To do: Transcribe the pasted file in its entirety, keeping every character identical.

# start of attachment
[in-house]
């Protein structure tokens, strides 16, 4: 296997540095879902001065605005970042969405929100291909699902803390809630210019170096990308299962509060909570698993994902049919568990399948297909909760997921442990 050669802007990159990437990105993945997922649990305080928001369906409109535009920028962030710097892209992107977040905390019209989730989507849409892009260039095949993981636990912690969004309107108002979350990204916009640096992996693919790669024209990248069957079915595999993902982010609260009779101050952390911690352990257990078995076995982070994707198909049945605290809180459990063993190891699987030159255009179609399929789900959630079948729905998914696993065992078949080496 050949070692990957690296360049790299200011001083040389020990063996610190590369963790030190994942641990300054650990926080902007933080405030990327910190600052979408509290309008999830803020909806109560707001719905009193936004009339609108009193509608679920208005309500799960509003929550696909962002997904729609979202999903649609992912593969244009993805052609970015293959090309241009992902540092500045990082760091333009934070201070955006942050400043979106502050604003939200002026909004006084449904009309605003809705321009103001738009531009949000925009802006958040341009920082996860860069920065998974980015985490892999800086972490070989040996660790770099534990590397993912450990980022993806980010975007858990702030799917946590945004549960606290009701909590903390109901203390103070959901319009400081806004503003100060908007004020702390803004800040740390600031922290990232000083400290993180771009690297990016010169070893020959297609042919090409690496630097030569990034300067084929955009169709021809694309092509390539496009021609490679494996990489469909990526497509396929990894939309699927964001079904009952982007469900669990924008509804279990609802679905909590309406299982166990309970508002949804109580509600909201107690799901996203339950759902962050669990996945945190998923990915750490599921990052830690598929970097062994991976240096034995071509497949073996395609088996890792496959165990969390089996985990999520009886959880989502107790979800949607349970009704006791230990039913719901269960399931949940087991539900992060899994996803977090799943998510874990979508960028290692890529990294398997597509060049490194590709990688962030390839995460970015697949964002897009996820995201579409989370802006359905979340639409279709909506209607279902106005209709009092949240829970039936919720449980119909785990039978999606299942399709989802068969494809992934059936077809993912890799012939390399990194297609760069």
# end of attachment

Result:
[in-house]
């Protein structure tokens, strides 16, 4: 296997540095879902001065605005970042969405929100291909699902803390809630210019170096990308299962509060909570698993994902049919568990399948297909909760997921442990 050669802007990159990437990105993945997922649990305080928001369906409109535009920028962030710097892209992107977040905390019209989730989507849409892009260039095949993981636990912690969004309107108002979350990204916009640096992996693919790669024209990248069957079915595999993902982010609260009779101050952390911690352990257990078995076995982070994707198909049945605290809180459990063993190891699987030159255009179609399929789900959630079948729905998914696993065992078949080496 050949070692990957690296360049790299200011001083040389020990063996610190590369963790030190994942641990300054650990926080902007933080405030990327910190600052979408509290309008999830803020909806109560707001719905009193936004009339609108009193509608679920208005309500799960509003929550696909962002997904729609979202999903649609992912593969244009993805052609970015293959090309241009992902540092500045990082760091333009934070201070955006942050400043979106502050604003939200002026909004006084449904009309605003809705321009103001738009531009949000925009802006958040341009920082996860860069920065998974980015985490892999800086972490070989040996660790770099534990590397993912450990980022993806980010975007858990702030799917946590945004549960606290009701909590903390109901203390103070959901319009400081806004503003100060908007004020702390803004800040740390600031922290990232000083400290993180771009690297990016010169070893020959297609042919090409690496630097030569990034300067084929955009169709021809694309092509390539496009021609490679494996990489469909990526497509396929990894939309699927964001079904009952982007469900669990924008509804279990609802679905909590309406299982166990309970508002949804109580509600909201107690799901996203339950759902962050669990996945945190998923990915750490599921990052830690598929970097062994991976240096034995071509497949073996395609088996890792496959165990969390089996985990999520009886959880989502107790979800949607349970009704006791230990039913719901269960399931949940087991539900992060899994996803977090799943998510874990979508960028290692890529990294398997597509060049490194590709990688962030390839995460970015697949964002897009996820995201579409989370802006359905979340639409279709909506209607279902106005209709009092949240829970039936919720449980119909785990039978999606299942399709989802068969494809992934059936077809993912890799012939390399990194297609760069």